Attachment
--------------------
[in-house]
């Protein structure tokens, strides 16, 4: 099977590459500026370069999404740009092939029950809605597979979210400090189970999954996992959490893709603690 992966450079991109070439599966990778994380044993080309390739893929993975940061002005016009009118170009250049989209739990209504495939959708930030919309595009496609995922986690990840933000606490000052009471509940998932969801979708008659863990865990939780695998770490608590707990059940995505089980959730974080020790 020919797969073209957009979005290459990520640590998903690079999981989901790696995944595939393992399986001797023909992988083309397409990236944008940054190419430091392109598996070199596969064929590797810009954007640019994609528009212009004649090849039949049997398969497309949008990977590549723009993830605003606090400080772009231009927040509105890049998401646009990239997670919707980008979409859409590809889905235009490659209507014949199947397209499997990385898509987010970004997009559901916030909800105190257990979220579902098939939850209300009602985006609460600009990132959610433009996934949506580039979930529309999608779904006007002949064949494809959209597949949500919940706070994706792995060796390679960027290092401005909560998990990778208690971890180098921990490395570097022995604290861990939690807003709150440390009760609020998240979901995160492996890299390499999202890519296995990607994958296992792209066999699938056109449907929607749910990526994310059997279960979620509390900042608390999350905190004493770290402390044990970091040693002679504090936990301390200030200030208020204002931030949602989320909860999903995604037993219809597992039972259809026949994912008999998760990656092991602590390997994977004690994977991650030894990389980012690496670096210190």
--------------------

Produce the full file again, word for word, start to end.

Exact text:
[in-house]
């Protein structure tokens, strides 16, 4: 099977590459500026370069999404740009092939029950809605597979979210400090189970999954996992959490893709603690 992966450079991109070439599966990778994380044993080309390739893929993975940061002005016009009118170009250049989209739990209504495939959708930030919309595009496609995922986690990840933000606490000052009471509940998932969801979708008659863990865990939780695998770490608590707990059940995505089980959730974080020790 020919797969073209957009979005290459990520640590998903690079999981989901790696995944595939393992399986001797023909992988083309397409990236944008940054190419430091392109598996070199596969064929590797810009954007640019994609528009212009004649090849039949049997398969497309949008990977590549723009993830605003606090400080772009231009927040509105890049998401646009990239997670919707980008979409859409590809889905235009490659209507014949199947397209499997990385898509987010970004997009559901916030909800105190257990979220579902098939939850209300009602985006609460600009990132959610433009996934949506580039979930529309999608779904006007002949064949494809959209597949949500919940706070994706792995060796390679960027290092401005909560998990990778208690971890180098921990490395570097022995604290861990939690807003709150440390009760609020998240979901995160492996890299390499999202890519296995990607994958296992792209066999699938056109449907929607749910990526994310059997279960979620509390900042608390999350905190004493770290402390044990970091040693002679504090936990301390200030200030208020204002931030949602989320909860999903995604037993219809597992039972259809026949994912008999998760990656092991602590390997994977004690994977991650030894990389980012690496670096210190």